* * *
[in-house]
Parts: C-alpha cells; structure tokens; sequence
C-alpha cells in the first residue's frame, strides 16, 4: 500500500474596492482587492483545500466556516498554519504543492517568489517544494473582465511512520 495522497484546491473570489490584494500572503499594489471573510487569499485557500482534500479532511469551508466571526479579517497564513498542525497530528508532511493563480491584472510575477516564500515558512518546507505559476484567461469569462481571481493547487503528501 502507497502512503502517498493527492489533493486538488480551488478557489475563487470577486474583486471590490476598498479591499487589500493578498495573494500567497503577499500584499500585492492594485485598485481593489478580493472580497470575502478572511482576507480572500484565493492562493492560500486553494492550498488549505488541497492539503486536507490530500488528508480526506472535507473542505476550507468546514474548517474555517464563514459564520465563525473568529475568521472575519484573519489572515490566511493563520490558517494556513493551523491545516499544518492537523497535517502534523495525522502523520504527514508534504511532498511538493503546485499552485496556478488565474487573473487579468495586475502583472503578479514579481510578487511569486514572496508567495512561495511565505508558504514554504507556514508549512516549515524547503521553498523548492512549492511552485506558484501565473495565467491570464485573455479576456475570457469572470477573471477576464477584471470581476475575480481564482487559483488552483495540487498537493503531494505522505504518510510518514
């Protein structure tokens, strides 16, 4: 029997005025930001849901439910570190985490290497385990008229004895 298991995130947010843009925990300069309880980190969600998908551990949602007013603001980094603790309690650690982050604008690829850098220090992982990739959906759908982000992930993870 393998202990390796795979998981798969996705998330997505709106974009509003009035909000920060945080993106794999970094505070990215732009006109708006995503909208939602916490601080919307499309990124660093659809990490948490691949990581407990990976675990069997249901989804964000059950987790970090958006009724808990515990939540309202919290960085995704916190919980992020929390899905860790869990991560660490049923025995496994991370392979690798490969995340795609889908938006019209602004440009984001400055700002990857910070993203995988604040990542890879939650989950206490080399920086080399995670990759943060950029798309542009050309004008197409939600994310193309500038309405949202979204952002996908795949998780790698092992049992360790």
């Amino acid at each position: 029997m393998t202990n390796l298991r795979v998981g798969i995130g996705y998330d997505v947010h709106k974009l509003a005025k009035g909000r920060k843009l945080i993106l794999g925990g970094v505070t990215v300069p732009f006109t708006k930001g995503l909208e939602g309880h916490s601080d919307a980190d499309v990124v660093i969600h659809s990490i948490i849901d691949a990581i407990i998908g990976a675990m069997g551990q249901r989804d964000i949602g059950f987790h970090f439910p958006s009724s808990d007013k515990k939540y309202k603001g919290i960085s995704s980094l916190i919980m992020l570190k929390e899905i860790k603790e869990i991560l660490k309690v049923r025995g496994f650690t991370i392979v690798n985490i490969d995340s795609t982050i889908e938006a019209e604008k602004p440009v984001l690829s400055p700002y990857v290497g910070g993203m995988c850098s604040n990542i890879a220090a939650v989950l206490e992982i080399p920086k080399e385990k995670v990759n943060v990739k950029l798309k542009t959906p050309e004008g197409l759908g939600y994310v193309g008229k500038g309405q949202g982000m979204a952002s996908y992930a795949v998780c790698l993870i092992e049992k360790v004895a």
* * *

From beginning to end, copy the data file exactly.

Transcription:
[in-house]
Parts: C-alpha cells; structure tokens; sequence
C-alpha cells in the first residue's frame, strides 16, 4: 500500500474596492482587492483545500466556516498554519504543492517568489517544494473582465511512520 495522497484546491473570489490584494500572503499594489471573510487569499485557500482534500479532511469551508466571526479579517497564513498542525497530528508532511493563480491584472510575477516564500515558512518546507505559476484567461469569462481571481493547487503528501 502507497502512503502517498493527492489533493486538488480551488478557489475563487470577486474583486471590490476598498479591499487589500493578498495573494500567497503577499500584499500585492492594485485598485481593489478580493472580497470575502478572511482576507480572500484565493492562493492560500486553494492550498488549505488541497492539503486536507490530500488528508480526506472535507473542505476550507468546514474548517474555517464563514459564520465563525473568529475568521472575519484573519489572515490566511493563520490558517494556513493551523491545516499544518492537523497535517502534523495525522502523520504527514508534504511532498511538493503546485499552485496556478488565474487573473487579468495586475502583472503578479514579481510578487511569486514572496508567495512561495511565505508558504514554504507556514508549512516549515524547503521553498523548492512549492511552485506558484501565473495565467491570464485573455479576456475570457469572470477573471477576464477584471470581476475575480481564482487559483488552483495540487498537493503531494505522505504518510510518514
């Protein structure tokens, strides 16, 4: 029997005025930001849901439910570190985490290497385990008229004895 298991995130947010843009925990300069309880980190969600998908551990949602007013603001980094603790309690650690982050604008690829850098220090992982990739959906759908982000992930993870 393998202990390796795979998981798969996705998330997505709106974009509003009035909000920060945080993106794999970094505070990215732009006109708006995503909208939602916490601080919307499309990124660093659809990490948490691949990581407990990976675990069997249901989804964000059950987790970090958006009724808990515990939540309202919290960085995704916190919980992020929390899905860790869990991560660490049923025995496994991370392979690798490969995340795609889908938006019209602004440009984001400055700002990857910070993203995988604040990542890879939650989950206490080399920086080399995670990759943060950029798309542009050309004008197409939600994310193309500038309405949202979204952002996908795949998780790698092992049992360790």
């Amino acid at each position: 029997m393998t202990n390796l298991r795979v998981g798969i995130g996705y998330d997505v947010h709106k974009l509003a005025k009035g909000r920060k843009l945080i993106l794999g925990g970094v505070t990215v300069p732009f006109t708006k930001g995503l909208e939602g309880h916490s601080d919307a980190d499309v990124v660093i969600h659809s990490i948490i849901d691949a990581i407990i998908g990976a675990m069997g551990q249901r989804d964000i949602g059950f987790h970090f439910p958006s009724s808990d007013k515990k939540y309202k603001g919290i960085s995704s980094l916190i919980m992020l570190k929390e899905i860790k603790e869990i991560l660490k309690v049923r025995g496994f650690t991370i392979v690798n985490i490969d995340s795609t982050i889908e938006a019209e604008k602004p440009v984001l690829s400055p700002y990857v290497g910070g993203m995988c850098s604040n990542i890879a220090a939650v989950l206490e992982i080399p920086k080399e385990k995670v990759n943060v990739k950029l798309k542009t959906p050309e004008g197409l759908g939600y994310v193309g008229k500038g309405q949202g982000m979204a952002s996908y992930a795949v998780c790698l993870i092992e049992k360790v004895a």